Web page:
Felecia Pullen: The fact that every month, for a year and a half, dedicated S.A.F.E. in Harlem coalition members come together to meet during the middle of their workday denotes that they are compelled to make a difference in the lives of youth. This is a community that often gets overlooked when programs and services are developed. I’m inspired by the numerous community activists and grassroots leaders who tirelessly forge ahead with agendas that are aimed at improving the lives of black and brown children, despite the lack of financial support. I’m overwhelmed by the generosity of the community, as they’ve learned to accept and expect that we will deliver quality programming, and the best evidence-based practices to motivate youth to say no to drugs and alcohol. We’ve successfully engaged teens and taught them to collect data driven assessments of the community, and then prepare action steps to create change, and they feel empowered and inspired to do more. But mostly, I’m continuously motivated by every partner, neighbor, parent and child because when we win the war on drugs in the community, which has a target on the backs of our children, we succeed in creating hope.
Priscilla Dyer: Recently, S.A.F.E. in Harlem and other Harlem-based projects were informed that funding would be reduced or pulled altogether. Please talk about the impact the loss of these support systems will have on the Harlem community. The reach of these efforts go far beyond abuse prevention.
Felecia Pullen: Unfortunately, during the 2015 budget allocations for prevention work by the state of New York, numerous long-standing providers in the Harlem community were defunded. Two of these organizations were denied money after 47 years of serving the community, and one after 30 years. These cuts have a tremendous impact on the lives of our teens, youth and young adults. They are increasingly at risk for abuse, and have fewer places to go for treatment and services. The more devastating impact is on the children who have yet to succumb to substance abuse, and who will no longer have the safety net of prevention providers (and in some cases community centers), which were so entrenched as secondary homes and safe spaces for boys and girls to escape the realities of drugs on their streets. These centers often serve as extended family, mentors, academicians, deliverers of elusive arts and sports such as fencing and drumming (which have been cut from their schools), and the staff many times fill the roles of absentee patents. It’s a shame that one of these aforementioned institutions, which sits on prime property on 125th street, is facing the harsh reality of not only having to close its door on needy children, but they may lose their building because the state will no longer fund their work. This devastating blow is compounded by the fact that with another two years of mortgage payments, they would have owned the property outright. It’s horrible what’s happening to these providers, but more importantly, the children in Harlem.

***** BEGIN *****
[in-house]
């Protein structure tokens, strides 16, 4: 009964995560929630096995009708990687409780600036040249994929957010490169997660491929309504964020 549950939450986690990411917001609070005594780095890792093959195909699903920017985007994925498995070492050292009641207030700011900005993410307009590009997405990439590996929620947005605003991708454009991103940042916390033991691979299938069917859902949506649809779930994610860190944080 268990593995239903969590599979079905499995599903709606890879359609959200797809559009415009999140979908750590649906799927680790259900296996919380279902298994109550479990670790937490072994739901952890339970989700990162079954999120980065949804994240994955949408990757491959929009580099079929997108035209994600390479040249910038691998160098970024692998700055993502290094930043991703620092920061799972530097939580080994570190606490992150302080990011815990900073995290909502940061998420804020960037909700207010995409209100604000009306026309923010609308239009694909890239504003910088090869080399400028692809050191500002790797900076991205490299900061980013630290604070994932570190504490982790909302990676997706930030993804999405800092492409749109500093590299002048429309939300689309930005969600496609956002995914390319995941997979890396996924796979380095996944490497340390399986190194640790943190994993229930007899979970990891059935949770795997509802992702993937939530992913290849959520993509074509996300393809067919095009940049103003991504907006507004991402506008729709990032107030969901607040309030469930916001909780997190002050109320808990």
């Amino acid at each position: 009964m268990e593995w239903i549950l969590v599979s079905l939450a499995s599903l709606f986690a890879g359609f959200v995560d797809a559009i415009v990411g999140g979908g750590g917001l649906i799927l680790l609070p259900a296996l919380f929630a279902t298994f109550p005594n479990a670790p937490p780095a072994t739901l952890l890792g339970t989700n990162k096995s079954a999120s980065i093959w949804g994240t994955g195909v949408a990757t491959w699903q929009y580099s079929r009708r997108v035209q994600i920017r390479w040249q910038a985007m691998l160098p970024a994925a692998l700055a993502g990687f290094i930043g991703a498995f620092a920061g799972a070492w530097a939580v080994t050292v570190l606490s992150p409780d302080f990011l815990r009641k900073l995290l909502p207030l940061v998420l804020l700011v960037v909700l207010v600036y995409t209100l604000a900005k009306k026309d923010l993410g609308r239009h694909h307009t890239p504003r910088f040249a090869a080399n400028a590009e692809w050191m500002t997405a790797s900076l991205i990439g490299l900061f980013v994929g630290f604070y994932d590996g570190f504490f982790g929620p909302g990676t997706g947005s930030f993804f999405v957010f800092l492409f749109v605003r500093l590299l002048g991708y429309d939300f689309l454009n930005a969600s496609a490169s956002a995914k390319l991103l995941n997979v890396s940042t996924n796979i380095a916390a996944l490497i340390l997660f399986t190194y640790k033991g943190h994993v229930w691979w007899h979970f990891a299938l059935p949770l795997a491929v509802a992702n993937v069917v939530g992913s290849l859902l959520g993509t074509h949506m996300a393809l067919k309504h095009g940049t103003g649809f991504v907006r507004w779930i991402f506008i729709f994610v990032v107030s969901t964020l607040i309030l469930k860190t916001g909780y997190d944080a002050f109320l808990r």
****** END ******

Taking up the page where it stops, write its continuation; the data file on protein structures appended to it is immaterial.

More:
Priscilla Dyer: In light of these new developments, what are your next steps? How can people help?
Felecia Pullen: We are collectively as prevention providers bringing light to the ugly situation in Harlem, and other inner cities throughout the five boroughs, which casts a vast shadow of darkness on the communities. So much of New Yorkers’ tax dollars have been allocated to fund upstate and suburban communities (that have very little racial or economic diversity), that the state’s financial plan to reduce substance abuse causes us to question their strategy, as they defund preeminent organizations and negatively impact the lives of children of color! We believe that the voiceless have been silenced for too long, and it’s our position to speak up for them. We have asked city officials for emergency meetings in order to try and receive our fair share of tax dollars to save at risk youth. We are advocating for additional dollars from Albany to do our work. For now we are creatively prospecting for other funds, in order to deliver what we promised to the community when we entered with a plan to reduce substance abuse.
On Wednesday, June 17th at 4:00pm, Mayor de Blasio’s staff and other selected officials, will meet with long-standing community substance abuse prevention providers throughout the five Boroughs, who have been defunded by the state of New York. Download the Media Alert.
More on SAFE in Harlem
Priscilla Dyer Technology & Communications Fordham University Graduate School of Social Service 113 West 60th Street New York, NY 10023 firstname.lastname@example.org